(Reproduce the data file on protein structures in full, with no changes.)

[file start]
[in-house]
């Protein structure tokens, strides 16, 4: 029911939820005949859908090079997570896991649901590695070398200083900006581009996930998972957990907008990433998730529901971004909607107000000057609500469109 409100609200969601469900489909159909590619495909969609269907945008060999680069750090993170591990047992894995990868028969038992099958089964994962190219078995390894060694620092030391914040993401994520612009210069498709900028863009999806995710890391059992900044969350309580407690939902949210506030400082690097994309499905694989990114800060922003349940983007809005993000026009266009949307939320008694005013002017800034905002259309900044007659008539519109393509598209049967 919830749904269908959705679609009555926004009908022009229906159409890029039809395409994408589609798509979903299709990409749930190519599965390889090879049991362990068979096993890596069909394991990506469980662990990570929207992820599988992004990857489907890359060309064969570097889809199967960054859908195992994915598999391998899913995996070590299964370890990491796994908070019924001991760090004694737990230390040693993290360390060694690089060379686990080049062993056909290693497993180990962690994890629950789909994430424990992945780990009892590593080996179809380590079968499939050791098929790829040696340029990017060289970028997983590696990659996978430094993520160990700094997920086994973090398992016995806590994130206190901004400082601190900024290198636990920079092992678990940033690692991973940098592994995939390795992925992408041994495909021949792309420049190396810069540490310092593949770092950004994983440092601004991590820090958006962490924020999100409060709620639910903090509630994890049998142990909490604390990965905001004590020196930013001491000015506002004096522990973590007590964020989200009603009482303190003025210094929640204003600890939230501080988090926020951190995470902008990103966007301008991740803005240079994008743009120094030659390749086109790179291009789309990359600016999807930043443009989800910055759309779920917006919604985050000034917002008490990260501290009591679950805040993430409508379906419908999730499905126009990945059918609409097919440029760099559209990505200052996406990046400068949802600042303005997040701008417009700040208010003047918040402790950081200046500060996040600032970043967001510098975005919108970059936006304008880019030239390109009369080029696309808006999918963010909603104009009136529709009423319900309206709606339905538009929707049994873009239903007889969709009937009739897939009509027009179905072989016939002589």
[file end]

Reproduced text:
[in-house]
């Protein structure tokens, strides 16, 4: 029911939820005949859908090079997570896991649901590695070398200083900006581009996930998972957990907008990433998730529901971004909607107000000057609500469109 409100609200969601469900489909159909590619495909969609269907945008060999680069750090993170591990047992894995990868028969038992099958089964994962190219078995390894060694620092030391914040993401994520612009210069498709900028863009999806995710890391059992900044969350309580407690939902949210506030400082690097994309499905694989990114800060922003349940983007809005993000026009266009949307939320008694005013002017800034905002259309900044007659008539519109393509598209049967 919830749904269908959705679609009555926004009908022009229906159409890029039809395409994408589609798509979903299709990409749930190519599965390889090879049991362990068979096993890596069909394991990506469980662990990570929207992820599988992004990857489907890359060309064969570097889809199967960054859908195992994915598999391998899913995996070590299964370890990491796994908070019924001991760090004694737990230390040693993290360390060694690089060379686990080049062993056909290693497993180990962690994890629950789909994430424990992945780990009892590593080996179809380590079968499939050791098929790829040696340029990017060289970028997983590696990659996978430094993520160990700094997920086994973090398992016995806590994130206190901004400082601190900024290198636990920079092992678990940033690692991973940098592994995939390795992925992408041994495909021949792309420049190396810069540490310092593949770092950004994983440092601004991590820090958006962490924020999100409060709620639910903090509630994890049998142990909490604390990965905001004590020196930013001491000015506002004096522990973590007590964020989200009603009482303190003025210094929640204003600890939230501080988090926020951190995470902008990103966007301008991740803005240079994008743009120094030659390749086109790179291009789309990359600016999807930043443009989800910055759309779920917006919604985050000034917002008490990260501290009591679950805040993430409508379906419908999730499905126009990945059918609409097919440029760099559209990505200052996406990046400068949802600042303005997040701008417009700040208010003047918040402790950081200046500060996040600032970043967001510098975005919108970059936006304008880019030239390109009369080029696309808006999918963010909603104009009136529709009423319900309206709606339905538009929707049994873009239903007889969709009937009739897939009509027009179905072989016939002589």